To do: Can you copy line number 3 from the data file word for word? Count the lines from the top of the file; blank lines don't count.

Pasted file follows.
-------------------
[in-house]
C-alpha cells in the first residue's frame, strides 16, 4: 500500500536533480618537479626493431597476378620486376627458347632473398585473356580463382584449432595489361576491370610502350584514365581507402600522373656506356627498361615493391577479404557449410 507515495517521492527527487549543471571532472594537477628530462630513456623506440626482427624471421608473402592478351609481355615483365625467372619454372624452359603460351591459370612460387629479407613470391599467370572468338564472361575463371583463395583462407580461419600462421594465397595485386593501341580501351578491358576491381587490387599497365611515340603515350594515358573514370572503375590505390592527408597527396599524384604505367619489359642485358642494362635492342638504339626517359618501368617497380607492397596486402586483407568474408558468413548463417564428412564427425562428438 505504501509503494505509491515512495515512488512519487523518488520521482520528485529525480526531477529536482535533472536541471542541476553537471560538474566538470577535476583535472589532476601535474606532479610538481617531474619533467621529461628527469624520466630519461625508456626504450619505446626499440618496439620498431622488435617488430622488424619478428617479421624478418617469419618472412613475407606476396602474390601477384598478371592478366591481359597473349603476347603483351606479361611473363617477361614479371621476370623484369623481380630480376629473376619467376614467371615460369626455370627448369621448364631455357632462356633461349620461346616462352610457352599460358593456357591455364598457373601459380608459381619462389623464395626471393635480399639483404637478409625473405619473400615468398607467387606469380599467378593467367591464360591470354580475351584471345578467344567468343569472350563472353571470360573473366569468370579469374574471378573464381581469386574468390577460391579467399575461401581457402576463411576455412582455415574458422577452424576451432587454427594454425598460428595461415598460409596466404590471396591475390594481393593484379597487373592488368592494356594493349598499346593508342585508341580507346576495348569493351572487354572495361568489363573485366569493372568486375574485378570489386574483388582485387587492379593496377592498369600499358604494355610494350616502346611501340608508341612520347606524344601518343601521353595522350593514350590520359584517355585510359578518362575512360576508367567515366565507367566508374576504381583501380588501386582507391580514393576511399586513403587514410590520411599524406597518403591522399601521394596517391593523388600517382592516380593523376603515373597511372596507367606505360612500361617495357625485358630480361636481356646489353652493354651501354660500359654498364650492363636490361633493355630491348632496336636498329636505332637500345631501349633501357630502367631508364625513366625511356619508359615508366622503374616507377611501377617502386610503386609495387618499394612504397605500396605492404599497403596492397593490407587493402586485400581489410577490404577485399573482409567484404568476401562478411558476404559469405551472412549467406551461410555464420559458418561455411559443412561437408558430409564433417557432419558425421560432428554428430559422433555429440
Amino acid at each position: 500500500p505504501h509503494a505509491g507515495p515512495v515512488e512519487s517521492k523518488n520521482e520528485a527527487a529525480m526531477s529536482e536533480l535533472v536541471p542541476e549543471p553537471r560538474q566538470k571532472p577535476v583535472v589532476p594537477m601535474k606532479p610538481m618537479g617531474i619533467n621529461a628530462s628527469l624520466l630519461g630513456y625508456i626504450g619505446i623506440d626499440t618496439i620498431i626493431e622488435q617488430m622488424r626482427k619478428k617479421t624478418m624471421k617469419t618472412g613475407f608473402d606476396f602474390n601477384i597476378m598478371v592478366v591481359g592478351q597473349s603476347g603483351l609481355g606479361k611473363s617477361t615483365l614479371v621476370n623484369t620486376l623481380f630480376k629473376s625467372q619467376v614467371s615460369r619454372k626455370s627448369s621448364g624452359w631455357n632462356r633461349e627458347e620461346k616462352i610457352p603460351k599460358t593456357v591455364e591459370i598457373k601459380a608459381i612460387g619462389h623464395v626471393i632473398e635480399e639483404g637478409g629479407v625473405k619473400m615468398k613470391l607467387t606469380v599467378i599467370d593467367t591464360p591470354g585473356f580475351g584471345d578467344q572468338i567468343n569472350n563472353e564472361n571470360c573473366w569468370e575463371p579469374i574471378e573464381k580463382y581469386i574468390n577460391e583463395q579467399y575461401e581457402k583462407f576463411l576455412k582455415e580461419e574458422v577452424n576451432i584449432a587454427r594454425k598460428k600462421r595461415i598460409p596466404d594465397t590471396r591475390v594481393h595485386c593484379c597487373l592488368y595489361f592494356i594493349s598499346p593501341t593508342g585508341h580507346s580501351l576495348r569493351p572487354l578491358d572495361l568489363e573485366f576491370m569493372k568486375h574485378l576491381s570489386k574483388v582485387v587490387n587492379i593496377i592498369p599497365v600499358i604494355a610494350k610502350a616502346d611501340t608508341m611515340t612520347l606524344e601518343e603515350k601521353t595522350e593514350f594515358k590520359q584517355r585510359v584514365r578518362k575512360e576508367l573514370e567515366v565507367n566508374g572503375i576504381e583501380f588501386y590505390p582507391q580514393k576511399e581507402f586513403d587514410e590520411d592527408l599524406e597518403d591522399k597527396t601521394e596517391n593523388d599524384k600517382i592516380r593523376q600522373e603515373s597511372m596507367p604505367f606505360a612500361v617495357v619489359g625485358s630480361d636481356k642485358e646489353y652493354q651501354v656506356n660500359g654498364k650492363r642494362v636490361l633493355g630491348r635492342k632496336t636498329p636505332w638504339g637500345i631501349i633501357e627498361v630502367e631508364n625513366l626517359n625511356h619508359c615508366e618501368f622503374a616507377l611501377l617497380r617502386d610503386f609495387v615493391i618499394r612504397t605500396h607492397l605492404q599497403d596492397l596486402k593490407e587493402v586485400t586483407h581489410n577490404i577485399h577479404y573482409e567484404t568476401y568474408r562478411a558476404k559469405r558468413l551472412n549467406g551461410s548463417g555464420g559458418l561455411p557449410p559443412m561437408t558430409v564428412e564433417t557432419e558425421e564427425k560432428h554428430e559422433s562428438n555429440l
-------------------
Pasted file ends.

Amino acid at each position: 500500500p505504501h509503494a505509491g507515495p515512495v515512488e512519487s517521492k523518488n520521482e520528485a527527487a529525480m526531477s529536482e536533480l535533472v536541471p542541476e549543471p553537471r560538474q566538470k571532472p577535476v583535472v589532476p594537477m601535474k606532479p610538481m618537479g617531474i619533467n621529461a628530462s628527469l624520466l630519461g630513456y625508456i626504450g619505446i623506440d626499440t618496439i620498431i626493431e622488435q617488430m622488424r626482427k619478428k617479421t624478418m624471421k617469419t618472412g613475407f608473402d606476396f602474390n601477384i597476378m598478371v592478366v591481359g592478351q597473349s603476347g603483351l609481355g606479361k611473363s617477361t615483365l614479371v621476370n623484369t620486376l623481380f630480376k629473376s625467372q619467376v614467371s615460369r619454372k626455370s627448369s621448364g624452359w631455357n632462356r633461349e627458347e620461346k616462352i610457352p603460351k599460358t593456357v591455364e591459370i598457373k601459380a608459381i612460387g619462389h623464395v626471393i632473398e635480399e639483404g637478409g629479407v625473405k619473400m615468398k613470391l607467387t606469380v599467378i599467370d593467367t591464360p591470354g585473356f580475351g584471345d578467344q572468338i567468343n569472350n563472353e564472361n571470360c573473366w569468370e575463371p579469374i574471378e573464381k580463382y581469386i574468390n577460391e583463395q579467399y575461401e581457402k583462407f576463411l576455412k582455415e580461419e574458422v577452424n576451432i584449432a587454427r594454425k598460428k600462421r595461415i598460409p596466404d594465397t590471396r591475390v594481393h595485386c593484379c597487373l592488368y595489361f592494356i594493349s598499346p593501341t593508342g585508341h580507346s580501351l576495348r569493351p572487354l578491358d572495361l568489363e573485366f576491370m569493372k568486375h574485378l576491381s570489386k574483388v582485387v587490387n587492379i593496377i592498369p599497365v600499358i604494355a610494350k610502350a616502346d611501340t608508341m611515340t612520347l606524344e601518343e603515350k601521353t595522350e593514350f594515358k590520359q584517355r585510359v584514365r578518362k575512360e576508367l573514370e567515366v565507367n566508374g572503375i576504381e583501380f588501386y590505390p582507391q580514393k576511399e581507402f586513403d587514410e590520411d592527408l599524406e597518403d591522399k597527396t601521394e596517391n593523388d599524384k600517382i592516380r593523376q600522373e603515373s597511372m596507367p604505367f606505360a612500361v617495357v619489359g625485358s630480361d636481356k642485358e646489353y652493354q651501354v656506356n660500359g654498364k650492363r642494362v636490361l633493355g630491348r635492342k632496336t636498329p636505332w638504339g637500345i631501349i633501357e627498361v630502367e631508364n625513366l626517359n625511356h619508359c615508366e618501368f622503374a616507377l611501377l617497380r617502386d610503386f609495387v615493391i618499394r612504397t605500396h607492397l605492404q599497403d596492397l596486402k593490407e587493402v586485400t586483407h581489410n577490404i577485399h577479404y573482409e567484404t568476401y568474408r562478411a558476404k559469405r558468413l551472412n549467406g551461410s548463417g555464420g559458418l561455411p557449410p559443412m561437408t558430409v564428412e564433417t557432419e558425421e564427425k560432428h554428430e559422433s562428438n555429440l